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 Olga de Amaral  (1932 - )

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Lived/Active: Colombia/United States/Latin America      Known for: painting, textile art

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Olga de Amaral is primarily known as Olga de Amaral

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AskART Artist
from Auction House Records.
Triptico en Oro, 1992
Artwork images are copyright of the artist or assignee
Biography from Christie's New York, Rockefeller Center:
Born in 1932, Olga de Amaral is one of the foremost textile artists in Latin America. Trained in the United States at the prestigious Cranbrook Academy of Art in Michigan, her work is equally informed by aspects of modernism, contemporary design, indigenous and colonial arts of the Americas, as well as traditional Japanese art.  In a career spanning over five decades, Amaral has crafted a distinct approach to weaving that embraces a plethora of cultural and artistic sources while ably transcending the boundaries of craft, painting, sculpture, and installation art. 

In the mid-1970s Amaral introduced the use of gold as an essential formal and signifying element in her woven work.  The latter would soon become her signature leitmotif--one that eschews mere ornamentation in favor of asserting its enduring presence as one of the most basic materials among different cultures and civilizations throughout history.  Indeed, Amaral's conscious retrieval of the ancient practice of weaving (albeit redefined within a contemporary idiom) coupled with her use of gold positions her works within a timeless continuum.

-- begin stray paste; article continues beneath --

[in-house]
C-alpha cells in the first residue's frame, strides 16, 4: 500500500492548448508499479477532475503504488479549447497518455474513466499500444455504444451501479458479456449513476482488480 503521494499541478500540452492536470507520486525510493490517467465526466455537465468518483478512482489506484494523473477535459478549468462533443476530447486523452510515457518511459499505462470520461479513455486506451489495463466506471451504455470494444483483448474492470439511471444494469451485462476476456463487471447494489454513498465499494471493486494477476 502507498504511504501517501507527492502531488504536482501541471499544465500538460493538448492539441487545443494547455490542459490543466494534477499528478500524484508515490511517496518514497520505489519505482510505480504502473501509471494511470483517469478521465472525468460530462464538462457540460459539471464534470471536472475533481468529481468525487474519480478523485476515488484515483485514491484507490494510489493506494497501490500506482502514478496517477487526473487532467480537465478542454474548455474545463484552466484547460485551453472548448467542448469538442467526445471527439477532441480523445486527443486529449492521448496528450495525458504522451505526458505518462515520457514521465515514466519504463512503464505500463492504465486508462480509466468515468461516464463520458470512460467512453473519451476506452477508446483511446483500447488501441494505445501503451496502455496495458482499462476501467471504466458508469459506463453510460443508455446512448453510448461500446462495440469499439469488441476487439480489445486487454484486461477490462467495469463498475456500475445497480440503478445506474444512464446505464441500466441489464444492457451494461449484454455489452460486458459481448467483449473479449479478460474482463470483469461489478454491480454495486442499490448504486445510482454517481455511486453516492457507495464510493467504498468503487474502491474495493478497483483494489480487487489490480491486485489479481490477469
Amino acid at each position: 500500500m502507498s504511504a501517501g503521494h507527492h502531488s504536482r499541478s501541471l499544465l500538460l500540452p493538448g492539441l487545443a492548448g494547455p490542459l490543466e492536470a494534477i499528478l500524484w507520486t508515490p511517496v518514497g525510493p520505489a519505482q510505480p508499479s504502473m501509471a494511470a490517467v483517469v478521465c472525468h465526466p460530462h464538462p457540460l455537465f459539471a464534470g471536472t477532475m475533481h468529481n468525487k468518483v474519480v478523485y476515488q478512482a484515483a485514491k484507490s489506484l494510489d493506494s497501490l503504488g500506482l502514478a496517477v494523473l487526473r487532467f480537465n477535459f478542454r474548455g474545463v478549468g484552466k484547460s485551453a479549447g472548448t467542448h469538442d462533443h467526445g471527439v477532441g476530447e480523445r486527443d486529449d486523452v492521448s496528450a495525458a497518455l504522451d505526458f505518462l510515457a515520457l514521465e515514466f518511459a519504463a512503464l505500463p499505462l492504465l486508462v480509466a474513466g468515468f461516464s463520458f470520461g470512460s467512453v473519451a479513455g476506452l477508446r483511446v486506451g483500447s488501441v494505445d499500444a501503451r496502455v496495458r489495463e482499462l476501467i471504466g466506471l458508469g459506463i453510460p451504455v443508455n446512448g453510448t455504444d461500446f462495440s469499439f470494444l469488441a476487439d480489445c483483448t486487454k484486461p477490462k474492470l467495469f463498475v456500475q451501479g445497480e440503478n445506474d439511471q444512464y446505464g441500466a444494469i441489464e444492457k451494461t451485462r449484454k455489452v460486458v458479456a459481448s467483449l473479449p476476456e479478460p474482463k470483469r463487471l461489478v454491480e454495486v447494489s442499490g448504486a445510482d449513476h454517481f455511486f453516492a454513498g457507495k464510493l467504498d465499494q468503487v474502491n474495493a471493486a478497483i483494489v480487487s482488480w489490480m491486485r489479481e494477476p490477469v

The dynamic optical effects of Amaral's tapestries are not unlike those employed by kinetic forerunners Jesús Rafael Soto and Carlos Cruz-Diez.  Amaral's constructivist approach rooted in the iconic grid also recalls the work of another leading modernist pioneer, Joaquín Torres-García.  Like Torres-García, Amaral believes in the ability of abstraction to convey meaning through the inscription of memory.  So too the ancient practice of weaving is deeply linked to notions of history and language--fields of abstraction replete with symbolic import.  In Amaral's able hands, meaning is re-activated and these seemingly disparate and latent histories are seamlessly woven together to create works of extraordinary substance and profundity.

1 O. de Amaral, "The House of My Imagination," Olga de Amaral: The Mantle of Memory (Paris: Galerie Agnès Montplaisir and Bogotá, Amaral Editores, S.A.S, 2013) 217-18.

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